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In the 2022/23 budget tax proposals, Treasury CS Ukur Yatani seeks to make the addictive product less accessible to users including school-going children and the youth.

Consumers of e-cigarettes will burn a hole in their pockets to enjoy the product once the Treasury adjusts the excise duty on liquid nicotine to Kes70 per millimeter.

In the 2022/23 budget tax proposals, Treasury CS Ukur Yatani seeks to make the addictive product less accessible to users including school-going children and the youth.

“Nicotine addiction is growing in Kenya and the use of these products leads to nicotine addiction and consequently smoking and use of other drugs,” he said, adding “in the financing, this kind of “science,” the industry’s motive is of course financial gain, power and influence and not the health of our young ones.”

The use of tobacco remains the single largest preventable cause of disease, disability and death across the world.

In Kenya, it is responsible for the growing burden of non-communicable diseases such as cancer, diabetes, chronic lung infections, and killer heart diseases.

According to the Ministry of Health data, tobacco accounts for roughly 9,000 Kenyan lives every year.

An e-cigarette, also known as an e-cig, e-cigar, or vape pen, is a long tube that usually resembles a cigarette, pen, or pipe.

E-cigs have a mouthpiece, a heating element, a rechargeable battery, and electronic circuits.

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“The design of e-cigarettes and their taxation regime makes them easily accessible to users including to school children and the youth, thus leading to nicotine addiction and consequently smoking and use of other drugs,” noted Mr Yatani.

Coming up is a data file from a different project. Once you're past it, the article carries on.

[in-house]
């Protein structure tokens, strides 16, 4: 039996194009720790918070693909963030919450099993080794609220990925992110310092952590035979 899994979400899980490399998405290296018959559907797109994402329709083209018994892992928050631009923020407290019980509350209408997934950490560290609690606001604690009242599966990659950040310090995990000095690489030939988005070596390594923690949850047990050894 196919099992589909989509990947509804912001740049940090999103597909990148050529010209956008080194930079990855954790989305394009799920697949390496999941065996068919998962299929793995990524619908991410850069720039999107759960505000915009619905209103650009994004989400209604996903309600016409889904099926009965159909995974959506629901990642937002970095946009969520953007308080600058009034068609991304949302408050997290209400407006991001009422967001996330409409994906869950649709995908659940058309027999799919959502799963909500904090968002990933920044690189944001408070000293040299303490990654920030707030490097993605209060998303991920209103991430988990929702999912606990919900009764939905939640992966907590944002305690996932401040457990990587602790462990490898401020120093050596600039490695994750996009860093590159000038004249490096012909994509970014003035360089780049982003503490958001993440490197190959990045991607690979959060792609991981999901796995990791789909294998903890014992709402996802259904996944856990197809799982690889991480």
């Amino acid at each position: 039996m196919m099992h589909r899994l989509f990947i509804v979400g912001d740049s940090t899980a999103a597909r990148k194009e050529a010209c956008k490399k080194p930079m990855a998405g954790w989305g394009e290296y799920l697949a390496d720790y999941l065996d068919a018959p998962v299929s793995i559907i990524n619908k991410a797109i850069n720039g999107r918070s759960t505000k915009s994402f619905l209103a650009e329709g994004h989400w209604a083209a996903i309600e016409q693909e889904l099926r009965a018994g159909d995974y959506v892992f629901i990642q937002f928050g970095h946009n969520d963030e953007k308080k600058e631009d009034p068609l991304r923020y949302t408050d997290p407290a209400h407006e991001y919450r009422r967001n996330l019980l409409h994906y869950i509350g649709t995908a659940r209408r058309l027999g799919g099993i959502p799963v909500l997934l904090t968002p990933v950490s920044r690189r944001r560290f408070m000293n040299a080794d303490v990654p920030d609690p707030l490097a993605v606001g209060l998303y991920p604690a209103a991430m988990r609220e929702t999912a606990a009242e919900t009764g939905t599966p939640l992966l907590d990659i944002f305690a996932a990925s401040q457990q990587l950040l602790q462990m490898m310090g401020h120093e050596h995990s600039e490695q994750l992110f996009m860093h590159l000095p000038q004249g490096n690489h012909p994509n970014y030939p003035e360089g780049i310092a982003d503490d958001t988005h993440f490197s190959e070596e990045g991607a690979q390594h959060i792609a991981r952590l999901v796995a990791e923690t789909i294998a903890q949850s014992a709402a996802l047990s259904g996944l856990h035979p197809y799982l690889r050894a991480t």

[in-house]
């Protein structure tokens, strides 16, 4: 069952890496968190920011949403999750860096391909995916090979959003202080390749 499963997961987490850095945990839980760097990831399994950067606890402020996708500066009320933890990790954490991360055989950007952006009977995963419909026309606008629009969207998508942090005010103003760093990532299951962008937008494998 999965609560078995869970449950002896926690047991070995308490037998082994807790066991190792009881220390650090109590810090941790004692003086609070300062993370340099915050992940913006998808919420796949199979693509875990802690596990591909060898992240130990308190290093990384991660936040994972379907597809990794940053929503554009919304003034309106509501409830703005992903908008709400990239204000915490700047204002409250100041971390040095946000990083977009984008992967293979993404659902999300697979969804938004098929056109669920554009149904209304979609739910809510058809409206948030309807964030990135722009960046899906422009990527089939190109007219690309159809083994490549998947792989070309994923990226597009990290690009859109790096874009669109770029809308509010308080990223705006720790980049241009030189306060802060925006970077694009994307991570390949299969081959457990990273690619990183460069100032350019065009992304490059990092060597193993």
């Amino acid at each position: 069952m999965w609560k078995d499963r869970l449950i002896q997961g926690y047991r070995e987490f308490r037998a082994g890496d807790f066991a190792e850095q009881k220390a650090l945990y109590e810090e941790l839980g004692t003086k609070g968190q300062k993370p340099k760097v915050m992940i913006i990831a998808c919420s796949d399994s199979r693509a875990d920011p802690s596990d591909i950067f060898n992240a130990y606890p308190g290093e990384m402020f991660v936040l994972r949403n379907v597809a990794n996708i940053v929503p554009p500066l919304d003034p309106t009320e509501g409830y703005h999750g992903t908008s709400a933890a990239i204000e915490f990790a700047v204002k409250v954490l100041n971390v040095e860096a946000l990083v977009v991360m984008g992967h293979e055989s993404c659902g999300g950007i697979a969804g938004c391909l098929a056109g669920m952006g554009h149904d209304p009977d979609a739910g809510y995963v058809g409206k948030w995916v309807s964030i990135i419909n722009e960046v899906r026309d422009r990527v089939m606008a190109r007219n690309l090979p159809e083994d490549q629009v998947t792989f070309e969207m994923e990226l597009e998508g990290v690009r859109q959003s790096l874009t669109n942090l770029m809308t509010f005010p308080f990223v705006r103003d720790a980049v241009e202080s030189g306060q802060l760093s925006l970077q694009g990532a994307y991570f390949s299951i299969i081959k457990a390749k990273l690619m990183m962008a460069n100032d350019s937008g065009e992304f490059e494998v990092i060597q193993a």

A major review on the health effects of e-cigarettes conducted by the Australian National University shows that public health advocates have feared escalating use of e-cigarettes in school-aged children, early warning signs of increased smoking rates in young Australians, and direct health harms of vaping in all ages.

Overall, it found the health risks from e-cigarettes significantly outweighed any potential benefits.

Last year, the World Health Organization said Kenya is among the countries where a high number of smokers are quitting the habit.

According to the global tobacco trends report, at least 20 million people stopped smoking in the last five years.

The report further indicates that by 2025, at least 50 million more smokers will stop the habit, with the prevalence dropping to 1.27 billion.

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